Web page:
Rutkayová J., Jawad L., Nebesářová J., Beneš K., Petrášková E., Näslund J. 2016. First records of scale deformities in seven freshwater fish species (Actinopterygii: Percidae and Cyprinidae) collected from three ponds in the Czech Republic. Acta Ichthyol. Piscat. 46 (3): 225–238.
A wide range of morphological anomalies, including abnormalities in scale shape and structure, have been described from a large number of fish species worldwide. Quite often, such reports linked the observed abnormalities to the quality of aquatic environment. The presently reported study was initiated to explore and categorize the abnormalities found in the scales of seven freshwater fish species of Czech Republic: Ctenopharyngodon idella (Valenciennes, 1844); Gymnocephalus cernua (Linnaeus, 1758); Hypophthalmichthys molitrix (Valenciennes, 1844); Hypophthalmichthys nobilis (Richardson, 1845); Leuciscus idus (Linnaeus, 1758); Perca fluviatilis Linnaeus, 1758; and Sander lucioperca (Linnaeus, 1758). The observed abnormalities are discussed in the context of contaminated aquatic environments with the intention to understand the aetiology of the abnormalities.
Materials and methods.
Samples were collected at 3 sites (ponds) in the Czech Republic. In total, 10 200 scales were collected, cleared in 1% potassium hydroxide, and observed under a light microscope. Four variables were measured for each scale: anterior–posterior length (major axis, MAA), dorsal–ventral length (minor axis, MIA), diameter of the focus in the centre of the scale, number of radial lines (radii) starting from near focus, and the ratio of major to minor axes were calculated as a measure of scale shape.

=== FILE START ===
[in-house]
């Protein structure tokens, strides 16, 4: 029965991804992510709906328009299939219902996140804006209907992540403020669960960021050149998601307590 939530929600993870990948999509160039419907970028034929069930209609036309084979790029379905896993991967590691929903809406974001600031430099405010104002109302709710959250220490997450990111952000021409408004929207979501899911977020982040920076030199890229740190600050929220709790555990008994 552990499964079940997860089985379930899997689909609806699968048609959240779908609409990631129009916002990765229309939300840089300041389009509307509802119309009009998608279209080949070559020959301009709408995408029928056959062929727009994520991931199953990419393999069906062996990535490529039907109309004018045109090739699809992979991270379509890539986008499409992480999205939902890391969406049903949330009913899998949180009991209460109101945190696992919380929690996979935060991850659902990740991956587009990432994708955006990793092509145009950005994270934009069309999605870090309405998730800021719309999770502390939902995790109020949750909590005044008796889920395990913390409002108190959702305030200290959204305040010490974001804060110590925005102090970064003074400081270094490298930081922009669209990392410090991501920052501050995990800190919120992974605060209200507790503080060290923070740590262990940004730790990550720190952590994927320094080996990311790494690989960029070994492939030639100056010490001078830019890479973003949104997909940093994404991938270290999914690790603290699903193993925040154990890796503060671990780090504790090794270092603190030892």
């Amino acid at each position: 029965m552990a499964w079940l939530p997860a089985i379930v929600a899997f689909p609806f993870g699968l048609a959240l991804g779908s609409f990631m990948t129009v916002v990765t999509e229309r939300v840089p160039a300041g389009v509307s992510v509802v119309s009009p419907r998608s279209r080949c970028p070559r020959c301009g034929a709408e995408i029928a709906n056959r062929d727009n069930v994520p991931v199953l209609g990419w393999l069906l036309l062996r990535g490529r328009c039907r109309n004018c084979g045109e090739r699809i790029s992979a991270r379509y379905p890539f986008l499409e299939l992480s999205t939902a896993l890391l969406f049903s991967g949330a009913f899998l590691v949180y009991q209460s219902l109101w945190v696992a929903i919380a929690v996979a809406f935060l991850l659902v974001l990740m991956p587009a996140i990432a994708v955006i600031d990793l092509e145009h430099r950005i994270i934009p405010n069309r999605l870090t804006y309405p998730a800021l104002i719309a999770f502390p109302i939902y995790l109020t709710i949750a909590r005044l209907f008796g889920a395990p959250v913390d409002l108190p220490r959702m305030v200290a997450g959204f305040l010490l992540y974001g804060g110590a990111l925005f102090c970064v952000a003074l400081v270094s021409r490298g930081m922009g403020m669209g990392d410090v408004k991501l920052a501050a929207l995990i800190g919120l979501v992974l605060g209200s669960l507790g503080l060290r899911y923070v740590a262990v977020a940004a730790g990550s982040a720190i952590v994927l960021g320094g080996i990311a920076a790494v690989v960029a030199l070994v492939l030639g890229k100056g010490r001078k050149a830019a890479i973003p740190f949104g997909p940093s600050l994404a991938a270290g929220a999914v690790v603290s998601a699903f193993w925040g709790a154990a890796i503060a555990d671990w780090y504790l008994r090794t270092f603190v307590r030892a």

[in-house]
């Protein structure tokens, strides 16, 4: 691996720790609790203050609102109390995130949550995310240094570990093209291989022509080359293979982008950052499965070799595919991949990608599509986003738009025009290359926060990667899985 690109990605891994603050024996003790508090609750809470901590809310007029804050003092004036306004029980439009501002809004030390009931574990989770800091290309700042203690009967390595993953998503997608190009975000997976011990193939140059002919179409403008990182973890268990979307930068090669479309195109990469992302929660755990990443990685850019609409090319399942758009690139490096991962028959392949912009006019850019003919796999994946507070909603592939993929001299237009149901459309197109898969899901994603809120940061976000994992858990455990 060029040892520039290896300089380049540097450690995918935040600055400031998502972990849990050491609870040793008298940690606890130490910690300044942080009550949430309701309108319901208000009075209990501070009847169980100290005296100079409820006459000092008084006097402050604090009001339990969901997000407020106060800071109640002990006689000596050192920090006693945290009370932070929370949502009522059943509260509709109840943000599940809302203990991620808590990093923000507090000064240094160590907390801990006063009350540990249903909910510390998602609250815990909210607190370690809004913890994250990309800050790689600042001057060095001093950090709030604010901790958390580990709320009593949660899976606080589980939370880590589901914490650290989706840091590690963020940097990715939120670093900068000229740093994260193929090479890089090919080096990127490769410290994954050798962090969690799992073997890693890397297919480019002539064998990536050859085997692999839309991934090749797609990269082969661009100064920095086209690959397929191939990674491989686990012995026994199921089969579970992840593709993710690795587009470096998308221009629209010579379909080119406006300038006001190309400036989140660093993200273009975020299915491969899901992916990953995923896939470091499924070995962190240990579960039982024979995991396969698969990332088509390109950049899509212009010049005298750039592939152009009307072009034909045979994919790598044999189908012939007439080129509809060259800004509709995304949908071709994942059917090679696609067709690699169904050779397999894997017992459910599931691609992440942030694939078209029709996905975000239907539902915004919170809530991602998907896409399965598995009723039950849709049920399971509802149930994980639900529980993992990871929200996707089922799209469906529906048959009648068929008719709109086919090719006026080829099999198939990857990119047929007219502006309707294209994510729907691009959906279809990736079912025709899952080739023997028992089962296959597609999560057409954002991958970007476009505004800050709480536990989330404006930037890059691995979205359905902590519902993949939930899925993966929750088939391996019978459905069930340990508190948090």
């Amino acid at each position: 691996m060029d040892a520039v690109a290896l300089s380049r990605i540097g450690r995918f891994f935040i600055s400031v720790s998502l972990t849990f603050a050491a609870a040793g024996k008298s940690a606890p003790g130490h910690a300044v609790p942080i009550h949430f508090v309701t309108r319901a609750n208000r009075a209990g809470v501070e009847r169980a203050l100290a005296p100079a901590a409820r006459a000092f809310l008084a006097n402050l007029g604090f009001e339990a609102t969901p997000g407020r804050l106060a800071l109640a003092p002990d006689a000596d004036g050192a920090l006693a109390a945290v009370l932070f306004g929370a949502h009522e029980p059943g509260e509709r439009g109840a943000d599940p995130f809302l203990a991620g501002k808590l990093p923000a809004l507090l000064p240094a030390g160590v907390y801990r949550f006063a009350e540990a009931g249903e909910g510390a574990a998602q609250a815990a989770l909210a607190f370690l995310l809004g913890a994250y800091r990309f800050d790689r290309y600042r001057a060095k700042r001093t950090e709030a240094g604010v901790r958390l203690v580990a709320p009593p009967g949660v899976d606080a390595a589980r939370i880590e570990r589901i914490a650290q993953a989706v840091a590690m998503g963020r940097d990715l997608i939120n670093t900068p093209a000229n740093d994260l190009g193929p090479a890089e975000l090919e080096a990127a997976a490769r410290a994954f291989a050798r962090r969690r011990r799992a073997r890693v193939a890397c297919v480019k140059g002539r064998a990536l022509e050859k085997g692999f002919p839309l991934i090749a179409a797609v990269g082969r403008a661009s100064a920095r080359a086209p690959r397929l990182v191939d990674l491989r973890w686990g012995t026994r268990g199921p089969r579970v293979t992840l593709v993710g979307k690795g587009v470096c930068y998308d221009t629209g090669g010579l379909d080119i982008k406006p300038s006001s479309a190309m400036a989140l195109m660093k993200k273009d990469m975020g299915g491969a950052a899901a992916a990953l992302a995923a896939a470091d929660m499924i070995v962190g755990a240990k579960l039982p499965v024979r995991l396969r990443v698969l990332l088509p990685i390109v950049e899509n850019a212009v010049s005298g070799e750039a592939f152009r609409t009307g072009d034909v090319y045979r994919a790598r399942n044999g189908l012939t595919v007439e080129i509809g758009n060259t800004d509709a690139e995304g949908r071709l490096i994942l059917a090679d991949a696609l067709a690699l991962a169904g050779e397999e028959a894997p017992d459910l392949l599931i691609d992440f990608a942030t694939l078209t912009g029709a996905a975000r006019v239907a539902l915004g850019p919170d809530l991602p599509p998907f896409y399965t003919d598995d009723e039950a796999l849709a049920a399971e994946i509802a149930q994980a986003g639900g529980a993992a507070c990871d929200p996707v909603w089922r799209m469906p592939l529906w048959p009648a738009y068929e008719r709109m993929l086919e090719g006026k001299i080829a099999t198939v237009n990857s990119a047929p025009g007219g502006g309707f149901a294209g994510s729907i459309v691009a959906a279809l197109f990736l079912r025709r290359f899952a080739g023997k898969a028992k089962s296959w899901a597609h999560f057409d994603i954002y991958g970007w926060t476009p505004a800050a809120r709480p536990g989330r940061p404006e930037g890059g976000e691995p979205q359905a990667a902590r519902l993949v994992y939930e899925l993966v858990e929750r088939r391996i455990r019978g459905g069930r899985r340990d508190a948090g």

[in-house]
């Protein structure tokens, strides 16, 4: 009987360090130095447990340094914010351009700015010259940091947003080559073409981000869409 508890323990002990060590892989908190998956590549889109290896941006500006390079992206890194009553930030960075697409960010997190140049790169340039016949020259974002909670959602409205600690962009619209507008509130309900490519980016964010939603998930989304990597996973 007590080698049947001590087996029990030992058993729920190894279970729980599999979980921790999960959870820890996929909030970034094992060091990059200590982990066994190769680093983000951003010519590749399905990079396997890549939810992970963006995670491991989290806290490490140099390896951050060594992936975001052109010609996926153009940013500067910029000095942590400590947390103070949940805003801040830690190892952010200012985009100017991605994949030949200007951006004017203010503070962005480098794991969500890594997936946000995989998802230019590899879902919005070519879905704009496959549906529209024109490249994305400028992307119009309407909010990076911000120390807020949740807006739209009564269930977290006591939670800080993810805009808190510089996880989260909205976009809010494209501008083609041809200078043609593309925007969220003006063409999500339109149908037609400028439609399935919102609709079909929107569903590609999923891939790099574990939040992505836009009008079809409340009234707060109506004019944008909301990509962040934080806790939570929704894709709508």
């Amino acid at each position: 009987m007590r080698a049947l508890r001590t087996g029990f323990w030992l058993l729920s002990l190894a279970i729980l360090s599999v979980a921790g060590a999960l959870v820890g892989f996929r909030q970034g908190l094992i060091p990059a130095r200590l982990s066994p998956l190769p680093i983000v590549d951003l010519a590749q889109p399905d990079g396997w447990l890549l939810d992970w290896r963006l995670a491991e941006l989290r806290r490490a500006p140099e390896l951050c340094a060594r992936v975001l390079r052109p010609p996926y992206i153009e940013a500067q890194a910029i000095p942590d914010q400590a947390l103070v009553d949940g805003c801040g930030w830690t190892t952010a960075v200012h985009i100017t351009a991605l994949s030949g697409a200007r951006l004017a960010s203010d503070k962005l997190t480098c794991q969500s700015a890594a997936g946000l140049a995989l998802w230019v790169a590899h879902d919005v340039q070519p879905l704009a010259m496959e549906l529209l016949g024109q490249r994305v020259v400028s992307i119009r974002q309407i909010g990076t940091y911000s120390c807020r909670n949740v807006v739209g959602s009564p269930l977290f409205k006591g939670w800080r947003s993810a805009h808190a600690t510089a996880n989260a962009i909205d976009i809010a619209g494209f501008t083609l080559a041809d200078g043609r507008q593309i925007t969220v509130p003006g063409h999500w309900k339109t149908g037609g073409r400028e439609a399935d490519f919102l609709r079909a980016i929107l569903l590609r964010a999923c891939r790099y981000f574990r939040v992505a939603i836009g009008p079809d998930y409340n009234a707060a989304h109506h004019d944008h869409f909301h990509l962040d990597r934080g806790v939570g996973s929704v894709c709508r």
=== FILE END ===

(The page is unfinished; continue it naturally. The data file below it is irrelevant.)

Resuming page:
The anomalous scales, 63 in total, were collected from ten different body regions in seven species studied. They exhibited different shapes and sizes: 30 scales showed severe anomalies and 33 only slight ones. Based on the MAA : MIA ratio, the majority of the scales examined had a narrow to rectangular or broad to squarish shape. Elongated scales were only obtained from H. molitrix, H. nobilis, and C. idella. There were one square-shaped and 8 rectangular-shaped scales in G. cernua, 3 and 6 in P. fluviatilis, and 2 and 1 in S. lucioperca.
The presently reported cases of fish scale abnormalities should direct the future work on the relations between the state of the environment and fish health. Another interesting question to answer would be to determine whether or not the removal of abnormal scales would lead to replacement by either normal or abnormal scales.
fish, scale abnormality, adverse environment, Cyprinidae, Percidae